Steamboat Springs If you were skiing the delicious packed powder on the Tomahawk trail at the Steamboat Ski Area Thursday morning, you might have heard loud whoops and shrieks of delight coming from the spruce trees at the edge of the run whoops and shrieks with an accent from the other side of the pond.
No need to be concerned, it was only the Cotton, Sisson and Gilbert families from England, skiing with their American friends, the Joneses from Chappaqua, N.Y.
Greg Jones was gleefully leading his own daughter, Natalie, and the British children in a game of follow the leader.
"I want to go back in the trees," pleaded Jack Sisson, 7.
Despite the 10-hour flight from London's Gatwick Airport to Denver on British Airways, a significant number of British families are sampling winter sports in the Colorado Rockies.
Louise Sisson, Jack's mom, said her most recent ski trip before Steamboat was to the Italian Alps. She was struck by the sheer size of Mount Werner and reveled in the beauty of the snow-covered trees lining the Sundown Express chairlift in Priest Creek.
"We don't get this at home," Louise said. "All of the skiing in the Alps is above treeline. I really like being able to ski through the trees, This is marvelous."
Steamboat Ski Area spokeswoman Cathy Wiedemer said about 12 to 15 percent of the ski area's business originates from points overseas. And of that business, Great Britain and Australia are the two greatest points of origin.
During a speech at the Steamboat Grand Hotel this winter, marketing consultant Peter Yesawich said foreigners represent a largely untapped market for the American ski resort industry to pursue.
Sue Baldwin, director of marketing and international programs for Colorado Ski Country USA, said skiers from the United Kingdom accounted for 2.6 percent of Colorado's 10.5 million skier visits in 2000. Baldwin estimated that translates to about 40,000 skiers accounting for 275,000 skier visits.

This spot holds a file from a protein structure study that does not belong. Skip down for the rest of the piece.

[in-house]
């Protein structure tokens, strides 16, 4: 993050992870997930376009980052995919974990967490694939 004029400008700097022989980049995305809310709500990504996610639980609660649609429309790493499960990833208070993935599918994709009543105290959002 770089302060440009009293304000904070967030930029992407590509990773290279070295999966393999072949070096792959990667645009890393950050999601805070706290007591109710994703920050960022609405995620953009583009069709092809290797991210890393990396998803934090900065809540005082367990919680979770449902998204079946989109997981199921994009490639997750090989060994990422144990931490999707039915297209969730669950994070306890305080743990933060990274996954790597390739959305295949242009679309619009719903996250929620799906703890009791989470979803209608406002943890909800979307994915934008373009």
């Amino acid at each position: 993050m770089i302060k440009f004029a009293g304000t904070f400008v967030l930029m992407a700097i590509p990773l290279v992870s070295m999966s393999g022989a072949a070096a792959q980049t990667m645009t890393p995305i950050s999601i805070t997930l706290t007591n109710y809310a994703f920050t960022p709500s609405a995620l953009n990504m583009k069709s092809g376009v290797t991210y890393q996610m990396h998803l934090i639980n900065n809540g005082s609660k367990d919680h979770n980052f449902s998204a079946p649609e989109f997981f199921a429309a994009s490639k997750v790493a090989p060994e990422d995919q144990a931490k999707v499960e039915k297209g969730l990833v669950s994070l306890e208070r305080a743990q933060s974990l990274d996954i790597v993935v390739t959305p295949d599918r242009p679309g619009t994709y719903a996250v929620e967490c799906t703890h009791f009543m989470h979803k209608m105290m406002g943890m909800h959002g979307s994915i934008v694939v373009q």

Wiedemer said Steamboat employs a British expert in its sales division, and she herself has traveled to ski and snowboard shows in England sponsored by a newspaper called The Daily Mail.
"Even though the Alps are closer to get to, English people are really interested in Colorado," Wiedemer said. "We hear that they like the variety of instruction offered in our ski schools and the professionalism of our instructors."
Louise Sisson echoed those comments: "The ski school is superbly organized. The instructors learn the children's names and they have time for each one of them."
Roger Cotton, Louise's brother, and his friend Rob Gilbert estimate they are paying 1,200 British pounds per person for the entire trip, or about 5,000 pounds for a family of four.
At an exchange rate of $1.42 for a British pound, Gilbert and his three sons are spending about $7,100 for their skiing holiday in Steamboat. They arrived on Feb. 16 by bus from Denver and left on the return trip Saturday.
Both men agreed that the trip to Steamboat turned out to be a little more expensive than they had anticipated.
Cotton conceded that he didn't investigate the cost of lift tickets, lessons and "hiring skis" before leaving his home in London.
"I knew the travel would cost more than going to Europe, but I guess I assumed everything else would be cheaper," he said.
That turned out not to be the case. Cotton said he spent more than $200 to rent two sets of skis and more than $300 on ski lessons.
Cotton, a wine wholesaler in London, said he wasn't certain exactly how much he spent on lessons for himself and his daughter Harriet, 10, plus lift tickets and ski rentals. Once he saw the prices, he just handed over his credit card, he said.
Louise Sisson's husband, Philip, works in an advertising agency in their home of Chalfont St. Giles outside London. Gilbert used to work with Philip Sisson and now imports decorative tiles from all over the world.
The three British families came to Colorado at the recommendation of the Joneses, who met the Sissons on their honeymoon a decade ago.
The Cottons, Sissons and Gilberts said they would all like to come back maybe not next year, but in the near future.
Louise Sisson, who organized things from the English side of the equation, said everyone was impressed with the convenience of their local accommodations. And although it may be a clichn Steamboat, they were very taken with the friendliness of the resort.
"It's the American manner that you're famous for," Louise said. "'Have a good day,' no one would say that at home."